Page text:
Document Type: Original Articles

Authors

1 department of community nutrition, school of nutrition and food sciencs, shiraz university of medical sciences

2 department of clinical nutrition- school of nutrition and food technology- shahid beheshty universlty of medical sciences

Abstract

Background: Given the importance of birth weight and the effects of anthropometric indices and socioeconomic status on it, this study was conducted to assess birth weight and its related factors among infants born in the hospitals of Ahwaz Jondishapour University. Methods: This cross-sectional study was carried out on 269 newly born babies and their mothers in hospitals of Ahwaz Jondishapour University during 2009. Neonate anthropometric measures were obtained from hospital reports. The mothers were asked about their weight before pregnancy, their weight gain and demographic and socioeconomic data. SPSS software version16 was used to analyze the data. Relationships among infants and mothers’ anthropometric indices were assessed using bivariate correlation. Results: 86.8% of the infants were normal as to weight, 8.7% were underweight, and 4.5% overweight. Mothers’ weight gain during pregnancy and BMI before pregnancy were 12.18±5.18(kg) and 24.75±4.78(kg/m2), respectively. There was a significant correlation between infant’s birth weight and mother’s weight, height and weight gain during pregnancy. Discussion: Results of this study showed that mothers’ weight before pregnancy and their pregnancy weight gain have a key role in infant birth weight, so controlling the mother’s weight gain according to recommendation has a great effect on infant’s health.

Keywords

  1. Farah N, Stuart B, Donnelly V, Kennelly MM, Turner
  2. MJ. The influence of maternal body composition
  3. on birth weight. European Journal of Obstetrics &
  4. Gynecology and Reproductive Biology 2011; 157: 14-17.
  5. Vahdaninia M, Tavafian S, Montazeri A. Correlates of
  6. low birth weight in term pregnancies: a retrospective
  7. study from Iran. BMC Pregnancy and Childbirth 2008;
  8. : 12.
  9. Jahanian Sh, Ziaei S, Kazem nejhad A. Correlation
  10. of mother body mass index and weight gain during
  11. pregnancy and intra uterine growth retardation.
  12. Scientific journal of Hamadan nursing and midwifery
  13. school 2009; 7: 67-720.
  14. Maddah M, Karandish M, Mohammadpour-Ahranjani
  15. B, Neyestani TR, Vafa R, Rashidi A. Social factors
  16. and pregnancy weight gain in relation to infant birth
  17. weight: a study in public health centers in Rasht, Iran.
  18. Eur J Clin Nutr 2005; 59: 1208-12.
  19. Nahar S, Taylor CG, Begum HA. Maternal
  20. anthropometry as a predictor of birth weight. Public
  21. Health Nutr 2006; 10(7): 965-70.
  22. Ay L, Kruithof CJ, Bakker R, Steegers EA, Witteman
  23. JC, Moll HA, et al. Maternal anthropometrics are
  24. associated with fetal size in different periods of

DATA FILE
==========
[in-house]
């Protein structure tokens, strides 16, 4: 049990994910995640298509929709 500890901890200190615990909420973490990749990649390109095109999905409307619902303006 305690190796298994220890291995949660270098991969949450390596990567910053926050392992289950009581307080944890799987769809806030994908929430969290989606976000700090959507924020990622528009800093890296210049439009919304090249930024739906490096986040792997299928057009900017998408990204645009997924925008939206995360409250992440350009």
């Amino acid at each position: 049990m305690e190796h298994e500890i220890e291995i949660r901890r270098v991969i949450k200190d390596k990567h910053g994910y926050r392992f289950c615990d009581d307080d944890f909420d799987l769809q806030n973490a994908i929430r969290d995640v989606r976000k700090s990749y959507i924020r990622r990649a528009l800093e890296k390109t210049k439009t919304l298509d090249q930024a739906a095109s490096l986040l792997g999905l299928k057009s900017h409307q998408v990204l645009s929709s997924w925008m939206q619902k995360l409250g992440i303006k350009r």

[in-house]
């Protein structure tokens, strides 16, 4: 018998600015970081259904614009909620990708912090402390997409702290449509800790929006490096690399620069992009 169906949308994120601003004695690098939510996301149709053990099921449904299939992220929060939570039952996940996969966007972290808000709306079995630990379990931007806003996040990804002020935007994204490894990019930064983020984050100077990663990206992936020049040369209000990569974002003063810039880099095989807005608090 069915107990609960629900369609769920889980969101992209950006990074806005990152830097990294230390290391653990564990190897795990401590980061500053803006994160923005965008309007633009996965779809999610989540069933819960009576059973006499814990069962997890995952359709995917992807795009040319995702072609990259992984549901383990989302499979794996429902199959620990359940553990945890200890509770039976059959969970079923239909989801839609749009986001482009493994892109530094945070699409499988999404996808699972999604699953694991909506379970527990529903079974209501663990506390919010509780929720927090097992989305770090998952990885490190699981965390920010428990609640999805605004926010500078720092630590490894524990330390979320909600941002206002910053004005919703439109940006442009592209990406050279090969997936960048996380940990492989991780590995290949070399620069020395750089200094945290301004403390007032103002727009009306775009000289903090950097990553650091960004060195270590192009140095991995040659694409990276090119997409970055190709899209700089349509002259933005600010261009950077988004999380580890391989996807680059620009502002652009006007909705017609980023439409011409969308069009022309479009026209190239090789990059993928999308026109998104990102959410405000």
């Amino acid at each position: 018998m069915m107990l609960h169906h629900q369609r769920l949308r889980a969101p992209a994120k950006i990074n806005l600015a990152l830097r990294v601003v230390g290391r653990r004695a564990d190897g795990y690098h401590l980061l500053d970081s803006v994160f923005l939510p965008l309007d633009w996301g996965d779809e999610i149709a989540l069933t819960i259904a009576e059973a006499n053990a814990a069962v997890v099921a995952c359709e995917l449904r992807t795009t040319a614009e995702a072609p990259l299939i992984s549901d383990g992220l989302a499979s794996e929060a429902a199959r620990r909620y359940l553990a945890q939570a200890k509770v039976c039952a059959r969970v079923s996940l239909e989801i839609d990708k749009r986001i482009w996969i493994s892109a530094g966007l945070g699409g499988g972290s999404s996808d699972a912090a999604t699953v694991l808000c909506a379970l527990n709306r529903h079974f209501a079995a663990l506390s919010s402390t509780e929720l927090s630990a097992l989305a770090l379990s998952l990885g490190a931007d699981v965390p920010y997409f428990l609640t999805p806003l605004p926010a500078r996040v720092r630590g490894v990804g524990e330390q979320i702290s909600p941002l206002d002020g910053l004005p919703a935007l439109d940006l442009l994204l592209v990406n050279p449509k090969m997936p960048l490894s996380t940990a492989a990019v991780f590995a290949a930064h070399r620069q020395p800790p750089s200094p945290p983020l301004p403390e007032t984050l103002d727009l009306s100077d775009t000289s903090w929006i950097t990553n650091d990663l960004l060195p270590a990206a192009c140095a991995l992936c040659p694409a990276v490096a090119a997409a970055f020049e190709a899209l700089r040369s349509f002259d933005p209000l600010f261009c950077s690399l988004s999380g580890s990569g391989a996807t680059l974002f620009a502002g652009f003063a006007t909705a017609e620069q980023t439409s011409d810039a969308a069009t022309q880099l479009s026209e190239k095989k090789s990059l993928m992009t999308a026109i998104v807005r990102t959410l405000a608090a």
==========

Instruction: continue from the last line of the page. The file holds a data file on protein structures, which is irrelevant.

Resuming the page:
25. pregnancy and at birth. The Generation R Study. BJOG
  26. ; 116(7): 953-63.
  27. Nemati, A, Refahi S, Berak M, Jafari M, Etehad G.
  28. Correlation of mother anthropometric indises and infant
  29. birth weight in Alavi hospital of Ardebil. Scientific
  30. journal of Ardebil university of medical sciences 2007;
  31. (1): 84-9.
  32. Jansena PW, Tiemeierc H, Loomanb CW, Jaddoea
  33. VW, Hofmand A, Molle HA. Explaining educational
  34. inequalities in birthweight: the Generation R Study.
  35. Paediatr Perinat Epidemiol 2009; 23: 216-28.
  36. Goshtasebi A, Banaem L, Alizadeh Rodbary M,
  37. Bakouei S. The Association Between Preconception
  38. Body Mass Index and Pregnancy Weight gain on Birth
  39. Weight. Journal of Mazandaran university of medical
  40. sciences 2011; 21(84): 81-5.
  41. Moghaddam F, Saraswathi G. Maternal anthropometric
  42. measurements and other factors: relation with birth
  43. weight of neonates. Nutr Res Pract 2012; 6(2): 132-7.
  44. Rodrigues PL, Oliveira LC, Santos Brito A, Kac G.
  45. Determinant factors of insufficient and excessive
  46. gestational weight gain and maternal–child adverse
  47. outcomes. Nutrition 2010; 26: 617-23.
  48. Fallah MH, Afrouz GA, Heidari GA. Examining the
  49. Factors Effective on Birth Weight among Babies of
  50. Yazd Province in 2007. Journal of Yazd health school
  51. ; 7: 65-75.
  52. Delaram M, Akbari N. Correlation of mother weight
  53. gain during pregnancy and infant birth weight. Journal
  54. of Knowledge and health 2008; 3(2): 39-43.
  55. Zohour A. Correlation of first pregnancy weight
  56. gain and infant birth weight. Journal of fertility and
  57. infertility 2002: 33-9.
  58. Erick M, Nutrition during pregnancy and lactation
  59. In: Mahan LK, Escott- stomp S. Krause s food and
  60. nutrition therapy. 12th edition, 2008, Saunders, USA,
  61. P: 163.
  62. Tabande A, Kashani A. Correlation of mother body
  63. mass index and pregnancy weight gain and mother and
  64. infant complications. Journal of Gorgan university of
  65. medical sciences 2007; 9(1): 20-4.
  66. Carnero AM, Mejı CR, Garcı PJ. Rate of gestational
  67. weight gain, pre-pregnancy body mass index and
  68. preterm birth subtypes: a retrospective cohort study
  69. from Peru. BJOG 2012; 119: 924-35.